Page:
Magazine article Clinical Psychiatry News

Ethical Ambiguity in Times of War

Magazine article Clinical Psychiatry News

Ethical Ambiguity in Times of War

Article excerpt

Psychiatry and the war in Iraq have been in the news recently. Such commentary has piqued the interest of many psychiatrists. After all, issues related to the military pose special ethical challenges for our specialty.

My Own Disclosure

Some self-disclosure seems appropriate here to put my comments into perspective--as well as to give those who have never served in the military a sense of what that may be like.

The military's influence on psychiatric practice became clear to me many years ago when I started my career in medicine. That was 1967, during the Vietnam War, a war some liken to the current conflict in Iraq.

The military draft was in place, and I soon had the option of risking being drafted before the end of all my training, trying to become a conscientious objector (CO), or seeking to defer deployment under the Barry Plan, which would have allowed me to finish my specialty training in exchange for 2 years of service in the military.

Literally, at the midnight deadline for a postmark, I decided against taking the CO route and eventually got into the Barry Plan. Through my struggle, I concluded that as much as I was ambivalent about the Vietnam War, if the country needed me as a psychiatrist at such a critical time, I might have to serve.

Among the first words all physicians heard from the military base commander was, "It's not if we fight another war, but when." We also took an oath to obey our supervisors and commander in chief.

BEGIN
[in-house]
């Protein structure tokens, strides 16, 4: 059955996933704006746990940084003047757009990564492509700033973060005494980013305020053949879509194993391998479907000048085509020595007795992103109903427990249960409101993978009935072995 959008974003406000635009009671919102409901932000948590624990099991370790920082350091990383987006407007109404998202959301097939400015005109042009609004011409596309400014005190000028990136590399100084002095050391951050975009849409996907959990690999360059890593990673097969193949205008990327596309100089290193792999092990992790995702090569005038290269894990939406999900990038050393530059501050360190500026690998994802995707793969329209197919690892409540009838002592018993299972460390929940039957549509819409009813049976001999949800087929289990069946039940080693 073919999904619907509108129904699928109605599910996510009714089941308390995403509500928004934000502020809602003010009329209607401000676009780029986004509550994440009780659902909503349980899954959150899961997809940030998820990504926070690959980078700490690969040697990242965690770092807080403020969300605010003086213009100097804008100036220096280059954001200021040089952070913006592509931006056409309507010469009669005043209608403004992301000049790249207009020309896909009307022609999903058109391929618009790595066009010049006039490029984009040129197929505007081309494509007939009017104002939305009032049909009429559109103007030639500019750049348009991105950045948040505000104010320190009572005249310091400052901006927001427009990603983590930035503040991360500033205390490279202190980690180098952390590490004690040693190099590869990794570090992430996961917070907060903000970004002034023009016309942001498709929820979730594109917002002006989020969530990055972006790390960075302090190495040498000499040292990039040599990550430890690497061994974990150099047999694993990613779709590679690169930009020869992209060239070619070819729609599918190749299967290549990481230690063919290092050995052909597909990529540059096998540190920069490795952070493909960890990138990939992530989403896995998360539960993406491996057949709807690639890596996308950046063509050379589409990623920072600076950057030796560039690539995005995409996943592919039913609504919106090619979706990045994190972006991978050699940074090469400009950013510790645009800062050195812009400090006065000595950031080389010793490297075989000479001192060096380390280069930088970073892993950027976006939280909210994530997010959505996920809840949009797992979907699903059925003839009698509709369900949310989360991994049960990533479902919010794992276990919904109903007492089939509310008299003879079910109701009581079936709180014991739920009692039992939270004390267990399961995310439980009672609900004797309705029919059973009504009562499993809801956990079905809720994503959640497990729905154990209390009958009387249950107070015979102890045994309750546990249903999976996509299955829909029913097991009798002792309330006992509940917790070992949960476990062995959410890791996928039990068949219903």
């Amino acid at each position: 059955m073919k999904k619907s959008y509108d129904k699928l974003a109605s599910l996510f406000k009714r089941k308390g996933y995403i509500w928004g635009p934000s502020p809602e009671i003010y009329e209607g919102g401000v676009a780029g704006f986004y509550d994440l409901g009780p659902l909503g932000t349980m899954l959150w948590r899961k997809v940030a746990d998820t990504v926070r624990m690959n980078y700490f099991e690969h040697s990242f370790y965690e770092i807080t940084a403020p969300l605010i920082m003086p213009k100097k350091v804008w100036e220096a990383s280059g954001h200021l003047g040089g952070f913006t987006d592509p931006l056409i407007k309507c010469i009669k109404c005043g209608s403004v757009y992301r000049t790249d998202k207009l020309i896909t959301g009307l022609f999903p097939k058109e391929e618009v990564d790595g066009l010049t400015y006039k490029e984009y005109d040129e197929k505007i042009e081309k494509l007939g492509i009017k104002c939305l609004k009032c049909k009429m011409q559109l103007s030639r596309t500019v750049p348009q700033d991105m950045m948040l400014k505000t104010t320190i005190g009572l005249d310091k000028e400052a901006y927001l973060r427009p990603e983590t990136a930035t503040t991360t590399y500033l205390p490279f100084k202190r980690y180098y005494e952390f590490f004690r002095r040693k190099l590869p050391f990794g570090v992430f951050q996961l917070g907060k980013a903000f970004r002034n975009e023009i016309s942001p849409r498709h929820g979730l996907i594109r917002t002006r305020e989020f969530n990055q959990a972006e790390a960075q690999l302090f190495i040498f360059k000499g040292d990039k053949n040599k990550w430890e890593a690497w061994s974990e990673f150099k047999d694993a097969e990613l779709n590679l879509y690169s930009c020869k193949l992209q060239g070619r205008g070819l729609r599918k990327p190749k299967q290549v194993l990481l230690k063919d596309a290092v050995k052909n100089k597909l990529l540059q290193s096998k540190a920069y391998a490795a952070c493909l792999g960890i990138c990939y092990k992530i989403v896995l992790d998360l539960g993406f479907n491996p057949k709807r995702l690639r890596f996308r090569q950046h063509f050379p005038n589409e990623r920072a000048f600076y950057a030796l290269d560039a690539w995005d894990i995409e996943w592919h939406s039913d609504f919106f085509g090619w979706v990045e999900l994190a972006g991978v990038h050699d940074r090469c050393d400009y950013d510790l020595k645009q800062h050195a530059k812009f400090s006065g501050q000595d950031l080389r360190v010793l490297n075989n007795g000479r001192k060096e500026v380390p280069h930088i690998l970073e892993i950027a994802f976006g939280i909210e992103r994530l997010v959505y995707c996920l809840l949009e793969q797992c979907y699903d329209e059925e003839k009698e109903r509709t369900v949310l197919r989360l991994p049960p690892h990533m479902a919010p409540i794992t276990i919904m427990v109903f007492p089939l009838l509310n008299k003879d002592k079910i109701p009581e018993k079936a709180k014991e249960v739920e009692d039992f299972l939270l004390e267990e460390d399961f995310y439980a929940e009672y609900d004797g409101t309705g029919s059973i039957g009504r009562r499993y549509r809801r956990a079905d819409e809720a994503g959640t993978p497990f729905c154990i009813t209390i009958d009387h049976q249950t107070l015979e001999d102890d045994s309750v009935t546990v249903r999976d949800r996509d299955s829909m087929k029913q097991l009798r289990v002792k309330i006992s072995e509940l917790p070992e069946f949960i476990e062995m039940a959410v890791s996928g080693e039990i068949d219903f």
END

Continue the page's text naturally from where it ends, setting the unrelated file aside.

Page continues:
The key was this: The needs of the military would supersede any freedom that I had regarding whom I should care for and what I thought I was competent to do. That meant I had to serve on sick call and in the emergency room as a general physician--despite my deficient skills in those areas.

Soon, the pressure was on to diagnose certain people in a way that would expedite their discharge from the service.

During the recent years of the Iraq War, many situations seem similar to my military experience, and others seem different.

Ethics From the Inside

According to "Military Medical Ethics, Volume 1" (Bethesda, Md.: Uniformed Services University of the Health Sciences, 2003), at the same time that the armed forces have continued to support military psychiatrists to provide competent care for military patients and their families, military psychiatrists continue to be subject to special military ethical constraints.

In particular, section VI of the American Medical Association's "Principles of Medical Ethics," published in 2006, did not seem to apply, at least while one was in the military:

"A physician shall, in the provision of appropriate patient care, except in emergencies, be free to choose whom to serve, with whom to associate, and the environment in which to provide medical care."

Once in the military, the psychiatrist is subject to a command structure. Although the 1999 Military Whistleblower Act accords some protection for limited protest, repercussions for doing so are unclear.

Psychiatric Ethics in War

For those military psychiatrists involved in a war, increased societal needs further challenge putting the patient first and foremost. After all, the presumed security and well-being of the nation can be at stake, and societal responsibilities are indeed part of the AMA's ethical principles. Therefore, the military psychiatrist can be under increased pressure--and orders--to participate in interrogation or even torture of detainees thought to be at risk to the country. Although these individuals may not strictly be considered patients, such processes may surely adversely affect their physical and mental status.

Military psychiatrists may also feel more pressure to quickly treat psychiatric symptoms so that troops can continue to function in a war zone. Posttraumatic stress disorder (PTSD) would be the most common challenge. …

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